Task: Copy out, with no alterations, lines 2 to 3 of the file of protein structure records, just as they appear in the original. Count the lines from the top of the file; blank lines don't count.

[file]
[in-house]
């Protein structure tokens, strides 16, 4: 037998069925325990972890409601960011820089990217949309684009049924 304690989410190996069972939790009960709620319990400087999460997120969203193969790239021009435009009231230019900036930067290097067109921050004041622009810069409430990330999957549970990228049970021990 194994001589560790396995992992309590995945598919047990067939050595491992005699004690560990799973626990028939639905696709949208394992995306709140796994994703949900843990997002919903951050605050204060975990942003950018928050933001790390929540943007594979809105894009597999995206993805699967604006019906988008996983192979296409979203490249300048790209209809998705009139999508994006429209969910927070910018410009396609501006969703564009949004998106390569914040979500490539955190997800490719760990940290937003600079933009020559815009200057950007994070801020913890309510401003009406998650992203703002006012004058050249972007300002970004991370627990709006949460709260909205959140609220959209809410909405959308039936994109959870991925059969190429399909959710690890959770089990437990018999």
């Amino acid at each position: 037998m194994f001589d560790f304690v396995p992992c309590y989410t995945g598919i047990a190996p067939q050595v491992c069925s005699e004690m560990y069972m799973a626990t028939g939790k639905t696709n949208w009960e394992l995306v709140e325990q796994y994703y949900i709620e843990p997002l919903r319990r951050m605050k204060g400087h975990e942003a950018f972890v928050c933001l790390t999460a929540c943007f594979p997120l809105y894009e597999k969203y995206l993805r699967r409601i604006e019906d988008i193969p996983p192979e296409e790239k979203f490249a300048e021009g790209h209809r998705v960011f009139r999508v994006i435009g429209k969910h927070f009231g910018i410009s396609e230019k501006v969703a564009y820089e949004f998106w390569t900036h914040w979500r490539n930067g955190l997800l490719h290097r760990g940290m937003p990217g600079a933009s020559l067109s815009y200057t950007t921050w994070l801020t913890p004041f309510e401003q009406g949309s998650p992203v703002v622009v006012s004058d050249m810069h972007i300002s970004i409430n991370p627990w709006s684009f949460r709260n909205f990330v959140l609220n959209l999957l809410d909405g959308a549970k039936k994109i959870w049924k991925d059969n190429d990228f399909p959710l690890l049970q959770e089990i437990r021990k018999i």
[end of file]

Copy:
């Protein structure tokens, strides 16, 4: 037998069925325990972890409601960011820089990217949309684009049924 304690989410190996069972939790009960709620319990400087999460997120969203193969790239021009435009009231230019900036930067290097067109921050004041622009810069409430990330999957549970990228049970021990 194994001589560790396995992992309590995945598919047990067939050595491992005699004690560990799973626990028939639905696709949208394992995306709140796994994703949900843990997002919903951050605050204060975990942003950018928050933001790390929540943007594979809105894009597999995206993805699967604006019906988008996983192979296409979203490249300048790209209809998705009139999508994006429209969910927070910018410009396609501006969703564009949004998106390569914040979500490539955190997800490719760990940290937003600079933009020559815009200057950007994070801020913890309510401003009406998650992203703002006012004058050249972007300002970004991370627990709006949460709260909205959140609220959209809410909405959308039936994109959870991925059969190429399909959710690890959770089990437990018999």
């Amino acid at each position: 037998m194994f001589d560790f304690v396995p992992c309590y989410t995945g598919i047990a190996p067939q050595v491992c069925s005699e004690m560990y069972m799973a626990t028939g939790k639905t696709n949208w009960e394992l995306v709140e325990q796994y994703y949900i709620e843990p997002l919903r319990r951050m605050k204060g400087h975990e942003a950018f972890v928050c933001l790390t999460a929540c943007f594979p997120l809105y894009e597999k969203y995206l993805r699967r409601i604006e019906d988008i193969p996983p192979e296409e790239k979203f490249a300048e021009g790209h209809r998705v960011f009139r999508v994006i435009g429209k969910h927070f009231g910018i410009s396609e230019k501006v969703a564009y820089e949004f998106w390569t900036h914040w979500r490539n930067g955190l997800l490719h290097r760990g940290m937003p990217g600079a933009s020559l067109s815009y200057t950007t921050w994070l801020t913890p004041f309510e401003q009406g949309s998650p992203v703002v622009v006012s004058d050249m810069h972007i300002s970004i409430n991370p627990w709006s684009f949460r709260n909205f990330v959140l609220n959209l999957l809410d909405g959308a549970k039936k994109i959870w049924k991925d059969n190429d990228f399909p959710l690890l049970q959770e089990i437990r021990k018999i």